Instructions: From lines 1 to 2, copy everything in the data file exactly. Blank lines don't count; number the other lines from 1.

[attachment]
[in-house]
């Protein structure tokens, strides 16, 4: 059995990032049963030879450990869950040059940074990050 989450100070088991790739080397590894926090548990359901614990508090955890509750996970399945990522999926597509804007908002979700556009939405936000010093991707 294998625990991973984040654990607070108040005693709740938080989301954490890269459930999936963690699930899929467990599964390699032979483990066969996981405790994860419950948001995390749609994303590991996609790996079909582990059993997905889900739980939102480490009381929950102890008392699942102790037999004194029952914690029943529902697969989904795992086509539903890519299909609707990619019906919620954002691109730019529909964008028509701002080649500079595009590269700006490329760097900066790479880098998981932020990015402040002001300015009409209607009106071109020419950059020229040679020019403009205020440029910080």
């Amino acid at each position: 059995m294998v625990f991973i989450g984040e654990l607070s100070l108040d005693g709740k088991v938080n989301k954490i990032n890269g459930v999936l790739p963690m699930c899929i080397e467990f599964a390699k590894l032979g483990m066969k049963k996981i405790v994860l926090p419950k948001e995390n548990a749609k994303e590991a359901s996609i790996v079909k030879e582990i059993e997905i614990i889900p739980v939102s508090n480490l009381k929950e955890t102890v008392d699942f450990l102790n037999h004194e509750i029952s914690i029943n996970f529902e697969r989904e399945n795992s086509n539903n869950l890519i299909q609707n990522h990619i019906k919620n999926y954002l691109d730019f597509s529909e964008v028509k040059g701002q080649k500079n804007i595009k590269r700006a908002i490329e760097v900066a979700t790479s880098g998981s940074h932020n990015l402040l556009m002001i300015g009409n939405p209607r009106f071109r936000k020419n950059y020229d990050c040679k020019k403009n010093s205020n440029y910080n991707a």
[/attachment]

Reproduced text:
[in-house]
């Protein structure tokens, strides 16, 4: 059995990032049963030879450990869950040059940074990050 989450100070088991790739080397590894926090548990359901614990508090955890509750996970399945990522999926597509804007908002979700556009939405936000010093991707 294998625990991973984040654990607070108040005693709740938080989301954490890269459930999936963690699930899929467990599964390699032979483990066969996981405790994860419950948001995390749609994303590991996609790996079909582990059993997905889900739980939102480490009381929950102890008392699942102790037999004194029952914690029943529902697969989904795992086509539903890519299909609707990619019906919620954002691109730019529909964008028509701002080649500079595009590269700006490329760097900066790479880098998981932020990015402040002001300015009409209607009106071109020419950059020229040679020019403009205020440029910080």